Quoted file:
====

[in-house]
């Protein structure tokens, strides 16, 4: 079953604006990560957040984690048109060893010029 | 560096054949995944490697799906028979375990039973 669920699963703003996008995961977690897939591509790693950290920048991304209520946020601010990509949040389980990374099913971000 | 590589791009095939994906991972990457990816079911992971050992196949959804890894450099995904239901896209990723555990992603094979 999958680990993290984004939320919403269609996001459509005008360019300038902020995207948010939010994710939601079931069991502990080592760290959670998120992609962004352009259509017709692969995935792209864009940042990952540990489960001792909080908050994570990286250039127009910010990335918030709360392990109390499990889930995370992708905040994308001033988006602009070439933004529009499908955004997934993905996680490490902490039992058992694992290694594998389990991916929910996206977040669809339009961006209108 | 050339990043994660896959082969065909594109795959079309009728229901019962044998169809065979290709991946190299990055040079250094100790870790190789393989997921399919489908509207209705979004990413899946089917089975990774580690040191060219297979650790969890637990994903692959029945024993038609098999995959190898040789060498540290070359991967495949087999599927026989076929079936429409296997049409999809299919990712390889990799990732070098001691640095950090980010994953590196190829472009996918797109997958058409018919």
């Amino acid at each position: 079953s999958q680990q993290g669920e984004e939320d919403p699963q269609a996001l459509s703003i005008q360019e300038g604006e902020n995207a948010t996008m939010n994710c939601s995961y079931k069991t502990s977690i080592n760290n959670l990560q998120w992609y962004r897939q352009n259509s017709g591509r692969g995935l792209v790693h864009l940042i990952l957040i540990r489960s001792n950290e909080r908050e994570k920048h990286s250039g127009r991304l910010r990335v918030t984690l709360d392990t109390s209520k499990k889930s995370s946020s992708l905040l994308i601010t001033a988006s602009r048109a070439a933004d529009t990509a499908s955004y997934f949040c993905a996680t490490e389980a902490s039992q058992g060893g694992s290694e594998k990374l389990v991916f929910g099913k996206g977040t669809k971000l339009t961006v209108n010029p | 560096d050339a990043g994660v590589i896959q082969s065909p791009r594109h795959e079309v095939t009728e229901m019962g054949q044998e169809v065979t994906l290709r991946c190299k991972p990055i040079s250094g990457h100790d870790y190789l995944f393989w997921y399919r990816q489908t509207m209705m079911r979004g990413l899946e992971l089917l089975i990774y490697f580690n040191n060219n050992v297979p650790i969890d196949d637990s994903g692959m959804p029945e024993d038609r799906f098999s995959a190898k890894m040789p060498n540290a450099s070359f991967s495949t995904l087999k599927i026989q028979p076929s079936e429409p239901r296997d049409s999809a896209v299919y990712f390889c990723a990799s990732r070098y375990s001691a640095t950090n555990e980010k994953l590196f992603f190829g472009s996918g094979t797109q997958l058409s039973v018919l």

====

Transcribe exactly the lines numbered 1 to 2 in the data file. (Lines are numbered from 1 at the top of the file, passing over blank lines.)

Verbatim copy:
[in-house]
């Protein structure tokens, strides 16, 4: 079953604006990560957040984690048109060893010029 | 560096054949995944490697799906028979375990039973 669920699963703003996008995961977690897939591509790693950290920048991304209520946020601010990509949040389980990374099913971000 | 590589791009095939994906991972990457990816079911992971050992196949959804890894450099995904239901896209990723555990992603094979 999958680990993290984004939320919403269609996001459509005008360019300038902020995207948010939010994710939601079931069991502990080592760290959670998120992609962004352009259509017709692969995935792209864009940042990952540990489960001792909080908050994570990286250039127009910010990335918030709360392990109390499990889930995370992708905040994308001033988006602009070439933004529009499908955004997934993905996680490490902490039992058992694992290694594998389990991916929910996206977040669809339009961006209108 | 050339990043994660896959082969065909594109795959079309009728229901019962044998169809065979290709991946190299990055040079250094100790870790190789393989997921399919489908509207209705979004990413899946089917089975990774580690040191060219297979650790969890637990994903692959029945024993038609098999995959190898040789060498540290070359991967495949087999599927026989076929079936429409296997049409999809299919990712390889990799990732070098001691640095950090980010994953590196190829472009996918797109997958058409018919």